No-Face, also known as Kaonashi, is the secondary antagonist turned supporting character of the 2001 Studio Ghibli film, Spirited Away. He appears to be a wandering spirit, with no home, family or friends. His form is a black shadow with a Noh mask for a face. He does not appear to have any ears or eyes, and his mouth is only revealed when it opens, whether it is from swallowing or vomiting. He can only speak with the voices of anybody he swallows. When there is nobody in his stomach, he is mute.
First he is seen outside when Chihiro must cross the bridge without breathing. Because of this, No-Face takes a liking to Chihiro and offers her many gifts, including bath tokens, which came in handy.
First, while in the bath house, in one of the tubs, he swallows a green frog for trying to take his gold. After that, he is eventually overcome by the greed of the bathhouse employees and then has a frog man wake everybody up and eat all the food while taking a bath. Even later, he then swallows that man for "smiling" and a slug woman. This is why Yubaba is furious about his presence and doesn't want him in the bath house anymore. Much later, he demands the presence of Sen, whom Yubaba pushes into that room.
Back there, No-Face tries offering Sen a delicious dish and some gold, the latter of which he keeps persisting in offering it, because No-Face is a lonely spirit who follows Chihiro after having developed an interest in her sincerity. Chihiro, despite intending to save the last of her herbal ball for her parents (whom Yubaba had turned into pigs), feeds it to No-Face, causing him to vomit. When Yubaba demands that the nonsense stops and zaps a ray at him, he only vomits a bunch and it lands on her as he chases after Chihiro. At the last floor, he vomits the frog man and slug woman, vowing to get Sen for it.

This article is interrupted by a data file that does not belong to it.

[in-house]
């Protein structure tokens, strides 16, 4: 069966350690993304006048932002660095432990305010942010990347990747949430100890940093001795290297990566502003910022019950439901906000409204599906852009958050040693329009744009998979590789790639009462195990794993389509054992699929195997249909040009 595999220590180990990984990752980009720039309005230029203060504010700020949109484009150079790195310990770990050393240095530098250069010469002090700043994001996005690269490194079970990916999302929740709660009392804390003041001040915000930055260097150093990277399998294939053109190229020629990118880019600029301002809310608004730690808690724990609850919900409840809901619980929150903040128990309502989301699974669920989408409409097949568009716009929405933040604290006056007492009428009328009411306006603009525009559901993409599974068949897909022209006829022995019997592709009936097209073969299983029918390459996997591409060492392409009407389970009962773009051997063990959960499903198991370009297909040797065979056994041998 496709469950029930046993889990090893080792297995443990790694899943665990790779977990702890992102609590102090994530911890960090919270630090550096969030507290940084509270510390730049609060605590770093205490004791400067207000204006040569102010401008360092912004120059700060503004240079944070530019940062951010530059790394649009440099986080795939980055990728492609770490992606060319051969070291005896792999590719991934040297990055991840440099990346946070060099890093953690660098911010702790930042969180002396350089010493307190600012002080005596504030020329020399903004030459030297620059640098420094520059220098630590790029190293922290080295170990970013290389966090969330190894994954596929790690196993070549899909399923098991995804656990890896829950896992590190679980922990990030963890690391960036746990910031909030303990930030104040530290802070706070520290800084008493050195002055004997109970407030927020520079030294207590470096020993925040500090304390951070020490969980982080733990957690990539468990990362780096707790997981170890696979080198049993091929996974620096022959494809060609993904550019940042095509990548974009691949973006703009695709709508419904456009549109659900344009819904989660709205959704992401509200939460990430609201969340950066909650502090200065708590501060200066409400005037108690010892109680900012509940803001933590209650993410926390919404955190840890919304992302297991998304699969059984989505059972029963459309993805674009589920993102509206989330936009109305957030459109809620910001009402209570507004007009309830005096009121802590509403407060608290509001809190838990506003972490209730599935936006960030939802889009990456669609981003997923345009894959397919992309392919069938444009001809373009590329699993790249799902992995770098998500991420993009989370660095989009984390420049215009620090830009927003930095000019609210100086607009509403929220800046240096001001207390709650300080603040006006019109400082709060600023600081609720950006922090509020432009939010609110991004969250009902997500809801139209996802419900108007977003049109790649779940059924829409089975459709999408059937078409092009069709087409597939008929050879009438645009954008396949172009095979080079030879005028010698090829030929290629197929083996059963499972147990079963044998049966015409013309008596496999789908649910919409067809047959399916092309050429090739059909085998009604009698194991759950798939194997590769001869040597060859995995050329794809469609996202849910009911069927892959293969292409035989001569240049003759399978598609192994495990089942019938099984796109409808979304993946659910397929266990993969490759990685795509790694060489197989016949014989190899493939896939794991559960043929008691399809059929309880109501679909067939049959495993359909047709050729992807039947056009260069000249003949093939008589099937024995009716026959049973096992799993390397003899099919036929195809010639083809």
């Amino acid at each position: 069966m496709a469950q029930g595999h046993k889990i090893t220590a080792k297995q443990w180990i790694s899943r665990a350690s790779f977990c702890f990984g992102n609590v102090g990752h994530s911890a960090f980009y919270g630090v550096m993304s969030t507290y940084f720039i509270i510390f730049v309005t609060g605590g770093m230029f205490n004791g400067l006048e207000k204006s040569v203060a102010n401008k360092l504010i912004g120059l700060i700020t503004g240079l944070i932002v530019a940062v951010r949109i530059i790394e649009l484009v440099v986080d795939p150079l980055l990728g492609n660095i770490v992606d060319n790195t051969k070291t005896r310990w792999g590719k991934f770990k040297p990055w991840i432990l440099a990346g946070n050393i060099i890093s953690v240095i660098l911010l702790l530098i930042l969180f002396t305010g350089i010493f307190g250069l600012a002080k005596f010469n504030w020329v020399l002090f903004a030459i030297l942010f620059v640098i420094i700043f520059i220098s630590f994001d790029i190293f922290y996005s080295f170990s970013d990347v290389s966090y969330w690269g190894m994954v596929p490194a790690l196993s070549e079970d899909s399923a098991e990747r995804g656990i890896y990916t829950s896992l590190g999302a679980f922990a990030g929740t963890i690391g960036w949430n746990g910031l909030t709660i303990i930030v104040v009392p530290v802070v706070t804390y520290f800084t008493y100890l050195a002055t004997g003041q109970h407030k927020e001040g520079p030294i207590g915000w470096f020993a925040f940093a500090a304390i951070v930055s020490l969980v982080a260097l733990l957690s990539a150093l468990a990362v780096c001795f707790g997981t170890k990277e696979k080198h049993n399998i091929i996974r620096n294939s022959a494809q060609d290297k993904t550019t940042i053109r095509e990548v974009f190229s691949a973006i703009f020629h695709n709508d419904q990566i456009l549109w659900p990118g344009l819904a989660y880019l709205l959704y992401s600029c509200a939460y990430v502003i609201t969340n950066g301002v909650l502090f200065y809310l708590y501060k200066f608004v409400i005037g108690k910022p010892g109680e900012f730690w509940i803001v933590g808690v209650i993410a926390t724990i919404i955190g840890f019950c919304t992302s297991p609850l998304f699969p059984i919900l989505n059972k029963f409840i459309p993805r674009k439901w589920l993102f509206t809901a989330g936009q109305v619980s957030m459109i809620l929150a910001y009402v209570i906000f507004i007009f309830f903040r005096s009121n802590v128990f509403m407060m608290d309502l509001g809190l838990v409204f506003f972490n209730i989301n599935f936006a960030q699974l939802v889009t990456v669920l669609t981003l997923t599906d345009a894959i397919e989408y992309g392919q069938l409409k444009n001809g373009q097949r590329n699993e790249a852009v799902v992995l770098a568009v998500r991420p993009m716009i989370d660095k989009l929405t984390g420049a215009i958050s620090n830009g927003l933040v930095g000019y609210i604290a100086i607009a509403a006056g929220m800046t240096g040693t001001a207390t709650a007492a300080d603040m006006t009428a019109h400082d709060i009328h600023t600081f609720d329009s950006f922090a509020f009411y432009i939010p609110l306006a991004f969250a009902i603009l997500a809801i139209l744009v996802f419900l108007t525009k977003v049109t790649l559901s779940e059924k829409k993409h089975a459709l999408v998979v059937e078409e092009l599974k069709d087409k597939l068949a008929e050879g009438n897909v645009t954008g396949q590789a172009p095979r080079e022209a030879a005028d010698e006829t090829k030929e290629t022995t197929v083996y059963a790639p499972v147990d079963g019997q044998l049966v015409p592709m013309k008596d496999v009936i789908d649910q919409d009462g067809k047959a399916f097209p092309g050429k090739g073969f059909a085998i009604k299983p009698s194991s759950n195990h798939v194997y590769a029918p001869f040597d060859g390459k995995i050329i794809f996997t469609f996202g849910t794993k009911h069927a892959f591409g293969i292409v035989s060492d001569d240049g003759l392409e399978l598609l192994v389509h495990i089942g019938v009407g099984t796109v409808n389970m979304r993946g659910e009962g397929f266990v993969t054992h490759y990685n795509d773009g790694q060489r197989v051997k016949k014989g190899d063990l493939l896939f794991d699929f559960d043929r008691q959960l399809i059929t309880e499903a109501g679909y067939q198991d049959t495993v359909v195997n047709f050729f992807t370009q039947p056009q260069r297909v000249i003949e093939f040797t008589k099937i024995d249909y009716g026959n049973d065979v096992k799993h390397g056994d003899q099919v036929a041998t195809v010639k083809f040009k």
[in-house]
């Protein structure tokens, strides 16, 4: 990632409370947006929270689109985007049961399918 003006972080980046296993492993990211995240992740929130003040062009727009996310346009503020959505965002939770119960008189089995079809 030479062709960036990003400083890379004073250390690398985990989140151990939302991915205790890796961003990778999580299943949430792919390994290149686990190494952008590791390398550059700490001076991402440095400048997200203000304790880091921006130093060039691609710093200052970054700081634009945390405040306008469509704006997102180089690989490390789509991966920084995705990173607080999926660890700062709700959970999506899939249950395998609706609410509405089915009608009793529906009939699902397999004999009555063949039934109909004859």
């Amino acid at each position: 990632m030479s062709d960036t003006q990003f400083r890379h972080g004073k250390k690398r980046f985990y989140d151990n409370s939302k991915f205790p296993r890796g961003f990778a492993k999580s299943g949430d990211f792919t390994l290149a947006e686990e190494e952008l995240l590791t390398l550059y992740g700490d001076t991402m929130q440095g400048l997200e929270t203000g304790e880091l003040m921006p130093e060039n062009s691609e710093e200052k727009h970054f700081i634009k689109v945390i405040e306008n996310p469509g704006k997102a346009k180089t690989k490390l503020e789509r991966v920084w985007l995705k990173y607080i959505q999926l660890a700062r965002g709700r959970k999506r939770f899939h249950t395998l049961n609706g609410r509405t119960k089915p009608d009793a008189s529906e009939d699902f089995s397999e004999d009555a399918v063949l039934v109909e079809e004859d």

Outside, Sen has been calling for him to follow them outside the bath house, and in the flood from all that rain, he vomits the little green frog up, and the latter swims away. Now out of the bathhouse, No-Face returns to his calm normal self but was still fond of Sen. No-Face follows after Sen slowly, and Rin threatens him with him paying if he even touches Sen. He does, however, behave himself on the one-way train and goes with her and her mouse and mini blackbird friends (actually Boh, Yubaba's baby, and the Yu-Bird, respectively, transformed by Yubaba's sister Zeniba).
Now at Swamp Bottom, where Zeniba's house is located, No-Face follows Sen and her little friends to the house, with a one-footed hopping lantern as their guide. Eventually, No-Face shows Zeniba his spinning thread, and when Sen, the mouse and blackbird leave with Haku (as a dragon), No-Face stays behind to help Zeniba.
No-Face appears to have a generally peaceful and docile personality from what we seen of him. However, he also seems to be very childlike in the sense that he quickly picks up on and imitates the behavior of those around him. Not knowing much about the Bathhouse or about other spirits in general, No-Face learned by example and adapted to his surroundings. Exposed to the corruptive thoughts and greed of the workers, he quickly grew to encompass their personalities. No-Face becomes obsessed with Chihiro, and wants her to see her and her only, hoping that his endeavor to be like those around Chihiro would eventually garner her affection for him.
As a monstrous out-of-control being in particular, No-Face exhibited all the negative traits of those it had swallowed (most significantly, Aogaeru), becoming a brash, arrogant, loud and selfish creature whose obsession with Chihiro proved troubling for everyone. He temporarily becomes extremely volatile after being fed the Unnamed River Spirit's emetic dumpling by Chihiro, and, while fleeing from the obviously now-hostile monster, she calls out to him twice to follow him. She accepts him as a co-journer into the train on her way to Zeniba's cottage after he calms down. At this stage, No-Face is no longer aggressive and is quite docile, obeying Chihiro's orders like "sit and behave yourself". Towards the end of the film No-Face meets with Zeniba, another witch who works alone, in contrast to Yubaba who runs her bathhouse with a complex hierarchy. Perhaps attempting to match the rules of the new tiny society, No-Face starts spinning and knitting and appears proficient in that. Happy with his new environment, he accepts Zeniba's proposal to stay with her as an apprentice, which exemplifies that ultimately, No-Face was ultimately just lonely and needed to find the right environment and people to surround himself with to be happy.